Church of England

EU withdrawal Bill clears the Commons: will the Bishops vote for Brexit?

It is the stuff of which our Island history is made. The House of Commons has voted overwhelmingly to give the Prime Minister leave to invoke Article 50 of the Lisbon Treaty, and thereby trigger the UK’s departure from the European Union. The people’s Brexit has become the Commons’ Brexit, with most MPs acknowledging the ultimate source of their sovereignty. Belligerent Remain MPs were swept aside as every blocking amendment was skewered on Theresa May’s stilettos. Brexit still means Brexit.

And now the European Union (Notification of Withdrawal) Bill proceeds to the House of Lords. There is a Remain peer-plot afoot to disrupt its progress to Royal Assent, but, as Faisal Islam tweeted: ‘Gov source: “Lords will face overwhelming public call to be abolished if now..frustrate this bill – must deliver will of the British people”.’

If their Lordships are to survive, they must indeed pass this Bill cleanly; that is, without amendment. If they do not, revolution will be in the air.

And the Lord Bishops ought to reflect seriously on how they vote on this Bill (and any proposed amendments), for their affirmation, rejection, abstention or (convenient) absence may well determine their own future in the House of Lords – not least because the National Secular Society is sure to tweet indignation about how the “special religious privileges” of “Anglican peers” (what?) can be allowed to trump the will of the people…

The Archbishop of Canterbury Justin Welby – a devout ‘peace and reconciliation‘ Remainer – has already indicated that he will vote to pass the Bill. “I accept we voted leave and I will be supporting the Brexit Bill in the House of Lords,” he told LBC‘s Nick Ferrari. He added: “I weighed it up very carefully at the time. Maybe I got it wrong, you might well be right, and If I did, I apologise.” That’s the humble Christian calibre of the man. His change of mind, or heart, or pragmatic decision to vote for Brexit is symbolically (not to say politically and spiritually) very important. The senior bishop and principal leader of the Church of England is voting for the UK to leave the EU after decades of Church complicity and collusion in communion with the Treaty of Rome. Such schism goes against everything he sincerely believes about unity, mutuality, peace and reconciliation. It is a deeply personal reformation.

The Archbishop of York John Sentamu has not indicated how he will vote. Perhaps he remains convinced that he still has a “moral obligation” to vote against the Bill, if only in order that other nations would know that our word is our bond. Or does the referendum result and the will of the Commons constitute “a cogent argument for why we should be out”? He told the Times back in May that he didn’t know one. Surely the express will of the majority of voters and the resolution of their parliamentary representatives nudges towards political cogency and democratic force?

There is, of course, no episcopal whip: all are free agents, bound only by their consciences before God. But should the Lord Bishops vote to frustrate the Brexit Bill, it would have the effect of withdrawing, at a stroke, the justification for them being in the House of Lords. If they’re not prepared to vote for the most important piece of legislation for 50 years, some people might argue, what is the point in having them there at all?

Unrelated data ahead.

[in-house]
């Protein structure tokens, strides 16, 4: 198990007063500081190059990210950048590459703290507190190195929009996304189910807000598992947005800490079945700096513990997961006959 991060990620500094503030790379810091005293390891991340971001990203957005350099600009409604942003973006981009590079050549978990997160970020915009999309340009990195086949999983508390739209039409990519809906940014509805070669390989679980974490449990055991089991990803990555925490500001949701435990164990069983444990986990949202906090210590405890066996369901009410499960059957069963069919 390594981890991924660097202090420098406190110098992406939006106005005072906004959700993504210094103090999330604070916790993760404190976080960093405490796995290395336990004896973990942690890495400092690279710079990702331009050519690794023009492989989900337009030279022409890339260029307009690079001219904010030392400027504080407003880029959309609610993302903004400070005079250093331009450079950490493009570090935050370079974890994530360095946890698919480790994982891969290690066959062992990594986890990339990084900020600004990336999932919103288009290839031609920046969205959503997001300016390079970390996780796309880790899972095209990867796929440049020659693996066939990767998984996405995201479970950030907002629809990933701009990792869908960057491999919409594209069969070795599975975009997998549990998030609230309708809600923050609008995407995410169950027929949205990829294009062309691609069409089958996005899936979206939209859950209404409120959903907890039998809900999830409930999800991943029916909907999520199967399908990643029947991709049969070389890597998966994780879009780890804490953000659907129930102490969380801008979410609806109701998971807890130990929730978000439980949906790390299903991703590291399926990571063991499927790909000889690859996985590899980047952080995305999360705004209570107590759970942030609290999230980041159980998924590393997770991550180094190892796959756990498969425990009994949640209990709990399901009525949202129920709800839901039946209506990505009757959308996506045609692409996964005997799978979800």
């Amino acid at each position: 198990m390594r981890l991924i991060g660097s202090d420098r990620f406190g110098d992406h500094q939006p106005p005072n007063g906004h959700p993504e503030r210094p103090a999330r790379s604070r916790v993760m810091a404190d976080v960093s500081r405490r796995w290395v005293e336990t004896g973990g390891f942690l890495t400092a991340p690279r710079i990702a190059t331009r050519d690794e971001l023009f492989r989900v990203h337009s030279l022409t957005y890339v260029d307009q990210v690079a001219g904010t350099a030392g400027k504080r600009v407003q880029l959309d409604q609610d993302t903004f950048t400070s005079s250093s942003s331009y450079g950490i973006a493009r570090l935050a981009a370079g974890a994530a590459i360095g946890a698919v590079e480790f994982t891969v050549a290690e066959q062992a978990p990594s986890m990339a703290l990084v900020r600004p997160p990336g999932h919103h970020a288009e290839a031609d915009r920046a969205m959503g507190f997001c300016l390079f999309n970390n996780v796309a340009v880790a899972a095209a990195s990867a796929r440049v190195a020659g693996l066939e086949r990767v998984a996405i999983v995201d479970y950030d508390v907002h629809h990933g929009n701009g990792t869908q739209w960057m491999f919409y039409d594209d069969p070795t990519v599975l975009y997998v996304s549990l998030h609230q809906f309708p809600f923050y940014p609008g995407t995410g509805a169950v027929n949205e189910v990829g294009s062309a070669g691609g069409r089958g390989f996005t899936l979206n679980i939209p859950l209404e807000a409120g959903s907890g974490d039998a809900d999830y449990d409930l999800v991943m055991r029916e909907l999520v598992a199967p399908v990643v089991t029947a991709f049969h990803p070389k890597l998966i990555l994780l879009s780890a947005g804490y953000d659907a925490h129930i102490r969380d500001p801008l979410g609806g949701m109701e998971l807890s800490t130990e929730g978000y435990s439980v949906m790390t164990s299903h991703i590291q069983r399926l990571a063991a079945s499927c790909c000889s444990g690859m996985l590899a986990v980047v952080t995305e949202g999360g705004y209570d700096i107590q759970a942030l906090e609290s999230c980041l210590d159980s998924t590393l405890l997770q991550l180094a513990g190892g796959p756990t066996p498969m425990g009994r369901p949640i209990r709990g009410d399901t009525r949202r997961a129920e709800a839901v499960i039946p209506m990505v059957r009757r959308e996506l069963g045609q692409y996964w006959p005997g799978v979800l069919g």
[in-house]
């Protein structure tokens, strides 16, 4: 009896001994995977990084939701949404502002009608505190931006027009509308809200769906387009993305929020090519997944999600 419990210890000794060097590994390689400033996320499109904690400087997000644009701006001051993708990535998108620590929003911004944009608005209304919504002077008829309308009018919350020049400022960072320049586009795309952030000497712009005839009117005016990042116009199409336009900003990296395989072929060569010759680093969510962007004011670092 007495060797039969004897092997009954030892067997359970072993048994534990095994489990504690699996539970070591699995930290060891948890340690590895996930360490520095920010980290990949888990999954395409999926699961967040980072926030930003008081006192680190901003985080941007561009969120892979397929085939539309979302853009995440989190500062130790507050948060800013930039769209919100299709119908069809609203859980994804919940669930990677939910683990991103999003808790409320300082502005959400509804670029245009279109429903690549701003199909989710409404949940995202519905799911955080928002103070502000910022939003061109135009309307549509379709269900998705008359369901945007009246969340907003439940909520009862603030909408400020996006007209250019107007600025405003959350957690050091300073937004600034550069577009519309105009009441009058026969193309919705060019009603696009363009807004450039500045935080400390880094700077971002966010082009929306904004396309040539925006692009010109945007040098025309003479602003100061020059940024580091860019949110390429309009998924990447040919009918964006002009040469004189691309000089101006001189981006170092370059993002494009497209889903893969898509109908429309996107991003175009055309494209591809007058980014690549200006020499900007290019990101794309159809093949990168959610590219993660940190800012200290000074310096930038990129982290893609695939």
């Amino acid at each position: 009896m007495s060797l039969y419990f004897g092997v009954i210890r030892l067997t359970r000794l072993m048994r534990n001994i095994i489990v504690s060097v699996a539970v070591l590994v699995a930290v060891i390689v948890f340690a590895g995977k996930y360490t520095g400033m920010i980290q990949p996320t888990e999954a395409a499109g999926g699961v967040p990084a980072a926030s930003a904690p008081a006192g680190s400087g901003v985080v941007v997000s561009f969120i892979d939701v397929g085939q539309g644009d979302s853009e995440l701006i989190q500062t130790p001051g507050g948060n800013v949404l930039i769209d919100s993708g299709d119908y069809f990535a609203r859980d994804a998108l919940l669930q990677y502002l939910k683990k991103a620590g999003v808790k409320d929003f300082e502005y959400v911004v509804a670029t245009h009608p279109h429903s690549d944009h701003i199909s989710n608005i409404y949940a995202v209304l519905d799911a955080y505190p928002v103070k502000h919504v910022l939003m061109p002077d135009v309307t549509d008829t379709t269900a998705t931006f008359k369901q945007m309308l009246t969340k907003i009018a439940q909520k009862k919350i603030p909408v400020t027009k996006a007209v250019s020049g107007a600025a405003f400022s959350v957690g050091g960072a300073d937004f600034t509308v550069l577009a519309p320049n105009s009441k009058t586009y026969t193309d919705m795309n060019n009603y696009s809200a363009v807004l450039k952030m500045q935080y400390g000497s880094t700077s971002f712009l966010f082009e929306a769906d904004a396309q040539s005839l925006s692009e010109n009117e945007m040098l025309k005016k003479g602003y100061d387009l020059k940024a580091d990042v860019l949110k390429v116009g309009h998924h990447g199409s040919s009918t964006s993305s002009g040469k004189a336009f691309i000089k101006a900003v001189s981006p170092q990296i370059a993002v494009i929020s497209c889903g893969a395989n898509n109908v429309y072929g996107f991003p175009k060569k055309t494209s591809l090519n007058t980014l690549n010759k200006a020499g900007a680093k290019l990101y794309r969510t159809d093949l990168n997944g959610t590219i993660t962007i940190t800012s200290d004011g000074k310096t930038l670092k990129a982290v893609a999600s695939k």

Quite a few bishops will genuinely be unable to make some votes (overseas visits, pastoral priorities, unbreakable diocesan commitments, etc), which would be quite different from deliberate abstention. They will all now know the dates, and will be waiting to read what amendments are tabled or are pressed to a vote by Peers. It is worth remembering that highest modern turnout of bishops at a vote was in 2006, when 14 voted against Lord Joffe’s Assisted Dying Bill. That’s 14 out of 26. Of course, some might have wimped out, as they may do with the Brexit Bill (not to mention the forthcoming Great Repeal Bill). But the benefit of doubt must be given: absences are highly likely to be for genuine and legitimate reasons.

But all it will take is for one bishop to vote for an amendment, or to vote against the Bill altogether, for the whole church (hierarchy) to be castigated. And Philip North, now Bishop-Elect of Sheffield, would be affirmed in his perception that bishops generally (and perhaps Lord Bishops especially) are elitist, aloof and apparently quite indifferent to the priorities and concerns of ordinary people. He exhorts his fellow bishops to “pay proper attention to the voices of those whose votes have caused this revolution, whether or not we like what we hear”. Quite so: not to do so would be great folly.

Bishops play a unique role in the House of Lords. They are the channels of supernatural grace transfused from the Apostles to the first bishops and down through the centuries of the Church. They contribute undoubted words of wisdom, warning, insight and discernment. But their existence in Parliament is not dictated by revelation or some other supernatural necessity. They are there because their sound governance of English Christianity has been found to be helpful, if not necessary, for the sound government of the United Kingdom. And their presence as a civil power is with the consent of the people, whose judgment in a democratic vote must be respected, whether or not the Lord Bishops like it.